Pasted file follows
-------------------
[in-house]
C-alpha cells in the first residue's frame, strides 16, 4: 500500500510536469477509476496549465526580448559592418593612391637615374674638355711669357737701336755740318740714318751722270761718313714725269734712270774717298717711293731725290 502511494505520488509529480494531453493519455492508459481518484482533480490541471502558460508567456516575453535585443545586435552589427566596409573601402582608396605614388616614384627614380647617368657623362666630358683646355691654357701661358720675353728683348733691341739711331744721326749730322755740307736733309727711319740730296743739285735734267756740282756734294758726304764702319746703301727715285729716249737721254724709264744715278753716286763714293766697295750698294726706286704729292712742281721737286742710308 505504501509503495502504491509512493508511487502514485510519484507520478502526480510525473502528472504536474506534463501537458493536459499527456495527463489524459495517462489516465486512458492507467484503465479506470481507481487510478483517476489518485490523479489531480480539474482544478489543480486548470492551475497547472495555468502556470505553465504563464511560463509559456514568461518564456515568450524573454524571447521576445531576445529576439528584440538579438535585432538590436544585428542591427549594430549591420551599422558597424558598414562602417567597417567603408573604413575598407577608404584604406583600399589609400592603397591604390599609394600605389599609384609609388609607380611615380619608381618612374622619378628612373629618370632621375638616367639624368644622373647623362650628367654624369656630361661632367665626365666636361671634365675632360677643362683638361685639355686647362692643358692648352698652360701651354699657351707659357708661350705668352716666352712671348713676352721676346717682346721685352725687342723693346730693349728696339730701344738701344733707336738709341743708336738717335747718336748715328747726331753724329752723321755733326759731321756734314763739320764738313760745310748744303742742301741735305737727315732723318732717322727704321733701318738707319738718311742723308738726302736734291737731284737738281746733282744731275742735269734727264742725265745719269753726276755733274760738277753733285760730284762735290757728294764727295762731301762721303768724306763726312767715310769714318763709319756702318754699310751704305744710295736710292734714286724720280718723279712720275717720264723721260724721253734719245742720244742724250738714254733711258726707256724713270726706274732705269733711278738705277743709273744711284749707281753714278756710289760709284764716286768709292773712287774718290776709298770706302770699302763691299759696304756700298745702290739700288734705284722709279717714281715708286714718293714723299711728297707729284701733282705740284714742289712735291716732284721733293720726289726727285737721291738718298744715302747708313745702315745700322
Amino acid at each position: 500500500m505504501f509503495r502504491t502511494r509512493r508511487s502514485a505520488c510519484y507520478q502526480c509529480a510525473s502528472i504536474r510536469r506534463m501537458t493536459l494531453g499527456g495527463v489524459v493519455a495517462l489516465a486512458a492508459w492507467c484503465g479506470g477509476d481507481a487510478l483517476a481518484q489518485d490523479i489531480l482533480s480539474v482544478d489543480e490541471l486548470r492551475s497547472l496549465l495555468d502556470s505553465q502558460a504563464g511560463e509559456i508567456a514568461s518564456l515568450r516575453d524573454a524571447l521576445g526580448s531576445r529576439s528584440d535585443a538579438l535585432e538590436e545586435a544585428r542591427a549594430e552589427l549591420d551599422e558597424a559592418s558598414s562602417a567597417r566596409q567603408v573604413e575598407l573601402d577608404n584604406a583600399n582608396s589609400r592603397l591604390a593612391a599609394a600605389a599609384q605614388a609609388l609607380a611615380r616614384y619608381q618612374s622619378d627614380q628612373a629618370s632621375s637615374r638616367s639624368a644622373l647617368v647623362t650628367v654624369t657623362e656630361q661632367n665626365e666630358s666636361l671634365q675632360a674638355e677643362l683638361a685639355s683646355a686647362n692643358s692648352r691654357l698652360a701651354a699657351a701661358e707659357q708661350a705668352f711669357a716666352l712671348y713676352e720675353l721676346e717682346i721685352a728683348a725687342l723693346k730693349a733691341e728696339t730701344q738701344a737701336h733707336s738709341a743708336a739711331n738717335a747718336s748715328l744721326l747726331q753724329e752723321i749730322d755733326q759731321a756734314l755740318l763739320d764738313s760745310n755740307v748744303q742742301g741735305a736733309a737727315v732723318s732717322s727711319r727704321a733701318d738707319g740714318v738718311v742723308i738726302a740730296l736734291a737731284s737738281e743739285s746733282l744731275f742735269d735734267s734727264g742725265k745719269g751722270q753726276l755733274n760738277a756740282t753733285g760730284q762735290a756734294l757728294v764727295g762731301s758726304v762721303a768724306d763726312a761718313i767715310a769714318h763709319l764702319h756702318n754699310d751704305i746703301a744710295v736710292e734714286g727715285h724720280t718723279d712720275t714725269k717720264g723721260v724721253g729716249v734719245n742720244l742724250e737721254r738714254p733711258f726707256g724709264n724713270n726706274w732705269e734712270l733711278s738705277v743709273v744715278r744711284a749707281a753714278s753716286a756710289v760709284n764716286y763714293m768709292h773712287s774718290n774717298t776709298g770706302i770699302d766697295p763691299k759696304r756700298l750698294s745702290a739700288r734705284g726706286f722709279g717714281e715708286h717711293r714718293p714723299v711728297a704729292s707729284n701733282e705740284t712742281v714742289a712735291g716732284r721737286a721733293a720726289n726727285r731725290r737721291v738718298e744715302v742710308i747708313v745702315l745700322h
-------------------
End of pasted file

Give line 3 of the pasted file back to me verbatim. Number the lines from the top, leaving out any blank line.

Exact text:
Amino acid at each position: 500500500m505504501f509503495r502504491t502511494r509512493r508511487s502514485a505520488c510519484y507520478q502526480c509529480a510525473s502528472i504536474r510536469r506534463m501537458t493536459l494531453g499527456g495527463v489524459v493519455a495517462l489516465a486512458a492508459w492507467c484503465g479506470g477509476d481507481a487510478l483517476a481518484q489518485d490523479i489531480l482533480s480539474v482544478d489543480e490541471l486548470r492551475s497547472l496549465l495555468d502556470s505553465q502558460a504563464g511560463e509559456i508567456a514568461s518564456l515568450r516575453d524573454a524571447l521576445g526580448s531576445r529576439s528584440d535585443a538579438l535585432e538590436e545586435a544585428r542591427a549594430e552589427l549591420d551599422e558597424a559592418s558598414s562602417a567597417r566596409q567603408v573604413e575598407l573601402d577608404n584604406a583600399n582608396s589609400r592603397l591604390a593612391a599609394a600605389a599609384q605614388a609609388l609607380a611615380r616614384y619608381q618612374s622619378d627614380q628612373a629618370s632621375s637615374r638616367s639624368a644622373l647617368v647623362t650628367v654624369t657623362e656630361q661632367n665626365e666630358s666636361l671634365q675632360a674638355e677643362l683638361a685639355s683646355a686647362n692643358s692648352r691654357l698652360a701651354a699657351a701661358e707659357q708661350a705668352f711669357a716666352l712671348y713676352e720675353l721676346e717682346i721685352a728683348a725687342l723693346k730693349a733691341e728696339t730701344q738701344a737701336h733707336s738709341a743708336a739711331n738717335a747718336s748715328l744721326l747726331q753724329e752723321i749730322d755733326q759731321a756734314l755740318l763739320d764738313s760745310n755740307v748744303q742742301g741735305a736733309a737727315v732723318s732717322s727711319r727704321a733701318d738707319g740714318v738718311v742723308i738726302a740730296l736734291a737731284s737738281e743739285s746733282l744731275f742735269d735734267s734727264g742725265k745719269g751722270q753726276l755733274n760738277a756740282t753733285g760730284q762735290a756734294l757728294v764727295g762731301s758726304v762721303a768724306d763726312a761718313i767715310a769714318h763709319l764702319h756702318n754699310d751704305i746703301a744710295v736710292e734714286g727715285h724720280t718723279d712720275t714725269k717720264g723721260v724721253g729716249v734719245n742720244l742724250e737721254r738714254p733711258f726707256g724709264n724713270n726706274w732705269e734712270l733711278s738705277v743709273v744715278r744711284a749707281a753714278s753716286a756710289v760709284n764716286y763714293m768709292h773712287s774718290n774717298t776709298g770706302i770699302d766697295p763691299k759696304r756700298l750698294s745702290a739700288r734705284g726706286f722709279g717714281e715708286h717711293r714718293p714723299v711728297a704729292s707729284n701733282e705740284t712742281v714742289a712735291g716732284r721737286a721733293a720726289n726727285r731725290r737721291v738718298e744715302v742710308i747708313v745702315l745700322h